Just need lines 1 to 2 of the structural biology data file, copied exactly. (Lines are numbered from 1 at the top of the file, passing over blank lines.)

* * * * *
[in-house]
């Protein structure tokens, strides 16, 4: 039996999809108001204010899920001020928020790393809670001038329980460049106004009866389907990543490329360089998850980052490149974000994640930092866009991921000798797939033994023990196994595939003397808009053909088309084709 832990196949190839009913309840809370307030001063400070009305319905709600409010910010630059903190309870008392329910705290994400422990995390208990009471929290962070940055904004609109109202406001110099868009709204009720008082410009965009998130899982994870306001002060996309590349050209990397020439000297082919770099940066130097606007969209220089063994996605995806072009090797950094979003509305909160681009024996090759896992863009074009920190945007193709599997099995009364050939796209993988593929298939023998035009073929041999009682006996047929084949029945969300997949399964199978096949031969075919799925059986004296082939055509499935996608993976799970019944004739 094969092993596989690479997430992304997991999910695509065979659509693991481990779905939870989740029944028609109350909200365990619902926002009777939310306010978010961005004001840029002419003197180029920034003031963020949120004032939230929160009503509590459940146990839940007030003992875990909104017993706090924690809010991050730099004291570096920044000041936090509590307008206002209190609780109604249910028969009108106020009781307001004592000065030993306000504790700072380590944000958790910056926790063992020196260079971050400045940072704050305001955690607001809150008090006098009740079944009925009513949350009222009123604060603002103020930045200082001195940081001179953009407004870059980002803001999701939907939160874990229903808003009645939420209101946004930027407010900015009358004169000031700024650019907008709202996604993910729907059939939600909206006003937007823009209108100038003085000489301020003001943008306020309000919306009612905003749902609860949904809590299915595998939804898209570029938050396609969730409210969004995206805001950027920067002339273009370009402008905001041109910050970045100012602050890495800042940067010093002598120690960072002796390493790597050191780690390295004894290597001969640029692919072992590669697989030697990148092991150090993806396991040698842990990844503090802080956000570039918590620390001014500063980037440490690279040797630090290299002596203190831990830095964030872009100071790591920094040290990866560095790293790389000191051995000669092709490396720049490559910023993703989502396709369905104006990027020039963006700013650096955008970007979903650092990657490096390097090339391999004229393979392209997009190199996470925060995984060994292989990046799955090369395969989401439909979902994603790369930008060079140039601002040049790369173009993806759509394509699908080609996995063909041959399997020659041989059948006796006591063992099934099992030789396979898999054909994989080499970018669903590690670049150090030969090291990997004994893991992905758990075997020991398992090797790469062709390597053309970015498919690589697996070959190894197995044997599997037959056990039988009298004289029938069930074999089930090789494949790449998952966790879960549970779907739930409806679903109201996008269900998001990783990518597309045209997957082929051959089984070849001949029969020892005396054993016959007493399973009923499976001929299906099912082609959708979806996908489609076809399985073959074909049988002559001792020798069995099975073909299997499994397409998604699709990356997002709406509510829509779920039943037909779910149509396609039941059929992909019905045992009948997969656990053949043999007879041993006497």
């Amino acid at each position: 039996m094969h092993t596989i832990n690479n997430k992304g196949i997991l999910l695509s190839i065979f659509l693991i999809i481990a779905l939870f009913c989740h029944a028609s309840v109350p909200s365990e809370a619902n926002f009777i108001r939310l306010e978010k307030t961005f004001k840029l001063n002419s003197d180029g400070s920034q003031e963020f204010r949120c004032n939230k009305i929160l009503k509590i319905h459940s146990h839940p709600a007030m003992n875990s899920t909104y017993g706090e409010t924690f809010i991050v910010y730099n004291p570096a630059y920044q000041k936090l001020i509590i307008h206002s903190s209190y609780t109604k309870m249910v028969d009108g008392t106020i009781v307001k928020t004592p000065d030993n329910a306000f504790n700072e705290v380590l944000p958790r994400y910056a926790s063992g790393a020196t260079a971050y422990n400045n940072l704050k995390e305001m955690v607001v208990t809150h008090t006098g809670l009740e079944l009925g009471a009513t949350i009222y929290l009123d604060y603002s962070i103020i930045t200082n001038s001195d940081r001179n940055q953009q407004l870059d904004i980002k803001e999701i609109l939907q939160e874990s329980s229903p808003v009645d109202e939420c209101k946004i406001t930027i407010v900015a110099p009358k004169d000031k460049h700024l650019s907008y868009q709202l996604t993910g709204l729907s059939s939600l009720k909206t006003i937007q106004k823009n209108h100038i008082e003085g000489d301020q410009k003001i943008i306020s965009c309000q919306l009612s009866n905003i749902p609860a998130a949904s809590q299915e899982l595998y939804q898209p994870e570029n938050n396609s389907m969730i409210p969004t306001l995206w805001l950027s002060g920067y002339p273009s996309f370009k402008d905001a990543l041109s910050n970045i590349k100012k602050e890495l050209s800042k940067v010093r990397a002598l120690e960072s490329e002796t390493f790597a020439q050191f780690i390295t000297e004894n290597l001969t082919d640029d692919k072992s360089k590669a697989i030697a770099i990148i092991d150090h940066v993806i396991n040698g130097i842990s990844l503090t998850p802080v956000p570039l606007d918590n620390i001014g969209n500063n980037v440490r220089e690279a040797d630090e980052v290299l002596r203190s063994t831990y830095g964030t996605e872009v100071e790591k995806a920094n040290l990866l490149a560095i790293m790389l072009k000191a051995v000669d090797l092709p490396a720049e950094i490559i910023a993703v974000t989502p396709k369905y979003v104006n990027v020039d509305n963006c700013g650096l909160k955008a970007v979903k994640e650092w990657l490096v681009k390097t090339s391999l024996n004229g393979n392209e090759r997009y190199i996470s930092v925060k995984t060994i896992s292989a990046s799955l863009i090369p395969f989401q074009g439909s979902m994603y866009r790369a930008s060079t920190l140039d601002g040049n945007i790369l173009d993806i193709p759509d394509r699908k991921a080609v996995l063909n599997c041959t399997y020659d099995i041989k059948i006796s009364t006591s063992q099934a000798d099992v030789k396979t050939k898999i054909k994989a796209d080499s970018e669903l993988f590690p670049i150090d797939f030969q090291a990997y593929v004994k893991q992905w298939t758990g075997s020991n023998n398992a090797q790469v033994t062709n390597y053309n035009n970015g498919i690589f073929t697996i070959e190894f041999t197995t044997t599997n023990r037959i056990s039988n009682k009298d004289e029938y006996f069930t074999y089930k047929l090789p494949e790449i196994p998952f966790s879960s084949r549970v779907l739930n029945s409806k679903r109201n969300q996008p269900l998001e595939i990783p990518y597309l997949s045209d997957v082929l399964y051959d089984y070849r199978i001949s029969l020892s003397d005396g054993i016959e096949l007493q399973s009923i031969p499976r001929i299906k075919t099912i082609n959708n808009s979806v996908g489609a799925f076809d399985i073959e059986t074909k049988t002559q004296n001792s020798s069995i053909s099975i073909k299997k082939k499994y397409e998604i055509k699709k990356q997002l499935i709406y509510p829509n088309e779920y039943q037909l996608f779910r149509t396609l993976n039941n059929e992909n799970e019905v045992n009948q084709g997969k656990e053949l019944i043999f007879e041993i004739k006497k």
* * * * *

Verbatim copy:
[in-house]
């Protein structure tokens, strides 16, 4: 039996999809108001204010899920001020928020790393809670001038329980460049106004009866389907990543490329360089998850980052490149974000994640930092866009991921000798797939033994023990196994595939003397808009053909088309084709 832990196949190839009913309840809370307030001063400070009305319905709600409010910010630059903190309870008392329910705290994400422990995390208990009471929290962070940055904004609109109202406001110099868009709204009720008082410009965009998130899982994870306001002060996309590349050209990397020439000297082919770099940066130097606007969209220089063994996605995806072009090797950094979003509305909160681009024996090759896992863009074009920190945007193709599997099995009364050939796209993988593929298939023998035009073929041999009682006996047929084949029945969300997949399964199978096949031969075919799925059986004296082939055509499935996608993976799970019944004739 094969092993596989690479997430992304997991999910695509065979659509693991481990779905939870989740029944028609109350909200365990619902926002009777939310306010978010961005004001840029002419003197180029920034003031963020949120004032939230929160009503509590459940146990839940007030003992875990909104017993706090924690809010991050730099004291570096920044000041936090509590307008206002209190609780109604249910028969009108106020009781307001004592000065030993306000504790700072380590944000958790910056926790063992020196260079971050400045940072704050305001955690607001809150008090006098009740079944009925009513949350009222009123604060603002103020930045200082001195940081001179953009407004870059980002803001999701939907939160874990229903808003009645939420209101946004930027407010900015009358004169000031700024650019907008709202996604993910729907059939939600909206006003937007823009209108100038003085000489301020003001943008306020309000919306009612905003749902609860949904809590299915595998939804898209570029938050396609969730409210969004995206805001950027920067002339273009370009402008905001041109910050970045100012602050890495800042940067010093002598120690960072002796390493790597050191780690390295004894290597001969640029692919072992590669697989030697990148092991150090993806396991040698842990990844503090802080956000570039918590620390001014500063980037440490690279040797630090290299002596203190831990830095964030872009100071790591920094040290990866560095790293790389000191051995000669092709490396720049490559910023993703989502396709369905104006990027020039963006700013650096955008970007979903650092990657490096390097090339391999004229393979392209997009190199996470925060995984060994292989990046799955090369395969989401439909979902994603790369930008060079140039601002040049790369173009993806759509394509699908080609996995063909041959399997020659041989059948006796006591063992099934099992030789396979898999054909994989080499970018669903590690670049150090030969090291990997004994893991992905758990075997020991398992090797790469062709390597053309970015498919690589697996070959190894197995044997599997037959056990039988009298004289029938069930074999089930090789494949790449998952966790879960549970779907739930409806679903109201996008269900998001990783990518597309045209997957082929051959089984070849001949029969020892005396054993016959007493399973009923499976001929299906099912082609959708979806996908489609076809399985073959074909049988002559001792020798069995099975073909299997499994397409998604699709990356997002709406509510829509779920039943037909779910149509396609039941059929992909019905045992009948997969656990053949043999007879041993006497």